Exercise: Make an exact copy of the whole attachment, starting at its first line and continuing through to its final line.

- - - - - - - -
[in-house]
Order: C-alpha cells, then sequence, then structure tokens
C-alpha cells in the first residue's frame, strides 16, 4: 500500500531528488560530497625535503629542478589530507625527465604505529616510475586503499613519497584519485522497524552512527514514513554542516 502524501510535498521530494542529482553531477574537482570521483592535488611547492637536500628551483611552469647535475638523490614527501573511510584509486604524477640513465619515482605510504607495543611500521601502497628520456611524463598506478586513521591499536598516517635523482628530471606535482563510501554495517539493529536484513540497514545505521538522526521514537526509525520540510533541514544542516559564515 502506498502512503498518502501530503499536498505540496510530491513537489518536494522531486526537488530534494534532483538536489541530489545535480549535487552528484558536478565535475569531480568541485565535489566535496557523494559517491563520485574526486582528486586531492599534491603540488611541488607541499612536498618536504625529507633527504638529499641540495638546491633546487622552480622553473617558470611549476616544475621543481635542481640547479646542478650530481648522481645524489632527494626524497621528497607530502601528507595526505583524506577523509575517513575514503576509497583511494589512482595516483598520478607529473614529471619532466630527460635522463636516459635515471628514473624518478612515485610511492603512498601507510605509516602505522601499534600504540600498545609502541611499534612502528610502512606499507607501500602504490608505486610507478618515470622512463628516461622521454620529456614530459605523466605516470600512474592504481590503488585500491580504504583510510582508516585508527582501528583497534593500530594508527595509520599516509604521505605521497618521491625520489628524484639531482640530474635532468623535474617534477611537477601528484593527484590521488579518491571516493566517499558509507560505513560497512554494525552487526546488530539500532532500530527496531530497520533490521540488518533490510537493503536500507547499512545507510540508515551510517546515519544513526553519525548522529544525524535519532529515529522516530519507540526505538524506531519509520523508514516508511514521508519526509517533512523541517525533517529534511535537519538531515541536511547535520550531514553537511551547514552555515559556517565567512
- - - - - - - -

[in-house]
Order: C-alpha cells, then sequence, then structure tokens
C-alpha cells in the first residue's frame, strides 16, 4: 500500500531528488560530497625535503629542478589530507625527465604505529616510475586503499613519497584519485522497524552512527514514513554542516 502524501510535498521530494542529482553531477574537482570521483592535488611547492637536500628551483611552469647535475638523490614527501573511510584509486604524477640513465619515482605510504607495543611500521601502497628520456611524463598506478586513521591499536598516517635523482628530471606535482563510501554495517539493529536484513540497514545505521538522526521514537526509525520540510533541514544542516559564515 502506498502512503498518502501530503499536498505540496510530491513537489518536494522531486526537488530534494534532483538536489541530489545535480549535487552528484558536478565535475569531480568541485565535489566535496557523494559517491563520485574526486582528486586531492599534491603540488611541488607541499612536498618536504625529507633527504638529499641540495638546491633546487622552480622553473617558470611549476616544475621543481635542481640547479646542478650530481648522481645524489632527494626524497621528497607530502601528507595526505583524506577523509575517513575514503576509497583511494589512482595516483598520478607529473614529471619532466630527460635522463636516459635515471628514473624518478612515485610511492603512498601507510605509516602505522601499534600504540600498545609502541611499534612502528610502512606499507607501500602504490608505486610507478618515470622512463628516461622521454620529456614530459605523466605516470600512474592504481590503488585500491580504504583510510582508516585508527582501528583497534593500530594508527595509520599516509604521505605521497618521491625520489628524484639531482640530474635532468623535474617534477611537477601528484593527484590521488579518491571516493566517499558509507560505513560497512554494525552487526546488530539500532532500530527496531530497520533490521540488518533490510537493503536500507547499512545507510540508515551510517546515519544513526553519525548522529544525524535519532529515529522516530519507540526505538524506531519509520523508514516508511514521508519526509517533512523541517525533517529534511535537519538531515541536511547535520550531514553537511551547514552555515559556517565567512